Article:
What Is A Potential Deficiency and how is it calculated?

A potential deficiency is the difference between the value of a piece of property and the principal balance of the mortgage loan associated with that property. It is only possible to estimate the amount of a potential deficiency, as values fluctuate. If a piece of property is worth less than the loan balance, there is a potential deficiency; if worth more, there is no potential deficiency. This estimate is useful to a homeowner because it helps identify potential liabilities. A home that is worth less than the loan balance presents a financial risk and may also represent a bad investment. Estimating a potential deficiency gives homeowners more of a stake in what happens.

A deficiency cannot be fully determined until a property is sold at a foreclosure sale.   The amount of the winning bid is the new value of the property.  The judgment amount will include the difference between the new value and the loan remaining plus fees and penalties incurred before and during the foreclosure lawsuit.  These may include late fees, attorney’s fees, property inspection, maintenance and hazard insurance fees and property taxes.  This amount will be specified in the judgment of foreclosure and sale and is known as the judgment amount. When the judgment amount exceeds the value of the property, then there is a deficiency. Maryland, as I wrote in this blog,  just enacted a new law requiring that deficiency judgments be filed within three years of the foreclosure sale.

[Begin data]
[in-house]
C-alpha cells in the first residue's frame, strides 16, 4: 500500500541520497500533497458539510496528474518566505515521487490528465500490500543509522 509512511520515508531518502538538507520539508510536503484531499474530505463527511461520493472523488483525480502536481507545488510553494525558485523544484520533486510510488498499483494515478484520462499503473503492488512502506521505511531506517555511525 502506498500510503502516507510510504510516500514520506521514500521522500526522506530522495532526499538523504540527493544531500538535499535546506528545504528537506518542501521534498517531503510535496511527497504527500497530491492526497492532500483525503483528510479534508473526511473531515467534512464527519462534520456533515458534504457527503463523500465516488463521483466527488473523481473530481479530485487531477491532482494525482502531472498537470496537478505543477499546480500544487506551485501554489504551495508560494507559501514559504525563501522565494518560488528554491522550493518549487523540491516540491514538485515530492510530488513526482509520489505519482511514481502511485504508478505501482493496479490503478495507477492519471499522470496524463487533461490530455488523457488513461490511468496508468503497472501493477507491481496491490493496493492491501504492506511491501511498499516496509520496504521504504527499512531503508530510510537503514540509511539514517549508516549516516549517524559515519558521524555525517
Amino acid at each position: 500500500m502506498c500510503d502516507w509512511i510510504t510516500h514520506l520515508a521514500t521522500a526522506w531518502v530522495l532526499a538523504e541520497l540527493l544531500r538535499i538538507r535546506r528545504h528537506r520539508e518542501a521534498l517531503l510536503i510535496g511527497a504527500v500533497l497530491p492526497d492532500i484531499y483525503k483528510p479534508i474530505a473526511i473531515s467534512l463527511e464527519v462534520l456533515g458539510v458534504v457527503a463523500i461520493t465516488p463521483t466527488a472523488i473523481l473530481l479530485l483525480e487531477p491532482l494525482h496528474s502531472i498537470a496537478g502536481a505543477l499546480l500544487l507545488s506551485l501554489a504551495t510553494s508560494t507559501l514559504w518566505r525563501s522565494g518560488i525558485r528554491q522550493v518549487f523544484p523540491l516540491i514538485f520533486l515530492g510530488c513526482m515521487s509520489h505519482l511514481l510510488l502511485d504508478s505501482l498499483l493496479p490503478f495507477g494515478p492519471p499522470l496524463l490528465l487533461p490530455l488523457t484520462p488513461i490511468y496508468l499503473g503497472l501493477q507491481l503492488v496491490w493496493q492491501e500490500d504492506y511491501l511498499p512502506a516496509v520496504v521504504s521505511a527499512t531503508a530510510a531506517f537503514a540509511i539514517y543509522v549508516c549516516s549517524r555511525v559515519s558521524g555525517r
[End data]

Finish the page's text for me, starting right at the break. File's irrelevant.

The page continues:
As an example, if the judgment amount is $100,000, but the home sells for $60,000 at the sale, then the deficiency is $40,000.  The lender can pursue you for that deficiency if they so choose.